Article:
Inside a Dry Cell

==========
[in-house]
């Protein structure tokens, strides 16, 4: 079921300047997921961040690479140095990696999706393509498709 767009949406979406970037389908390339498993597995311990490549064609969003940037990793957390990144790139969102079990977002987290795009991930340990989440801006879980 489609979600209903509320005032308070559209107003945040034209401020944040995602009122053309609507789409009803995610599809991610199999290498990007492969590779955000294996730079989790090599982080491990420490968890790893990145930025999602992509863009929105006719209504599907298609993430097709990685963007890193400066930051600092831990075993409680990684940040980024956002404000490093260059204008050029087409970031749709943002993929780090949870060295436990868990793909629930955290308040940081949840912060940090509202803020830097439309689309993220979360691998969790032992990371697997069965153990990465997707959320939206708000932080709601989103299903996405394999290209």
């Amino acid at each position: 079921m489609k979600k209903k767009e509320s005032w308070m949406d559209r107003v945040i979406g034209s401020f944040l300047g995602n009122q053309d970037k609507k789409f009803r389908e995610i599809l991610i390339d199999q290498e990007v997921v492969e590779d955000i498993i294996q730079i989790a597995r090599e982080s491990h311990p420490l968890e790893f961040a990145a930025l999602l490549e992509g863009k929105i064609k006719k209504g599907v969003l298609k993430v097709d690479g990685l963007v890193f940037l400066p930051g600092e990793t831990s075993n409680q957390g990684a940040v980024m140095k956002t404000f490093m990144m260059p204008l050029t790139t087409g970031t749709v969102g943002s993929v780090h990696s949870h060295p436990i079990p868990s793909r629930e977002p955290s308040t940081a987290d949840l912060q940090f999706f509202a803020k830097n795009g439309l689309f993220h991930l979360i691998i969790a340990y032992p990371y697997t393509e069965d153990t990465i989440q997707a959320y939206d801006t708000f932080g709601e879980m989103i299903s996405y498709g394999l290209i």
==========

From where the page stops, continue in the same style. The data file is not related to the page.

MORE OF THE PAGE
Inside a Dry Cell How a dry cell works: Many years ago, a man by the name of Alessandro Volta combined two different metals and some salty moist paper and layered them into a stack, and discovered that this unusual combination creates an electrical current. Interestingly enough, pictured at the RIGHT, is technically called a DRY CELL. If you look the diagram, you will NOT find ACID inside a dry cell. However, a dry cell is not completely dry. It does have moist electrolyte inside it that is actually an Alkaline or base. This chemical is highly corrosive and begins a chemical reaction called “rusting”. The positive, or TOP of a Dry Cell, is the carbon rod. It goes down the center of the dry cell. It too has a chemical reaction that creates a positive charge. A chemical reaction between the black paste inside and the zinc can makes the (­) electrons collect on the zinc can. When the positive and negative terminals of the dry cell are connected by means of the wire, electrons move through the wire from the negative terminal to the positive terminal. Electric current always moves from a negative terminal to a positive terminal. Regardless of the size of the Dry Cell (D, C, AA, or even AAA) dry cells only produce 1.5 volts of electricity. The only difference is the actual length and width of the dry cell to fit different sized electronic devices. These types of dry cells are NOT RECHARGEABLE. Dry cells kept in the refrigerator tend to last longer. Rechargeable dry cells are made of metals like Lithium, Nickel, and Cadmium, which collect a charge in a different kind of chemical reaction. A BATTERY is a combination of two or more cells that are stacked together. A car battery is called a WET CELL because it does contain liquid acid to create the chemical reaction.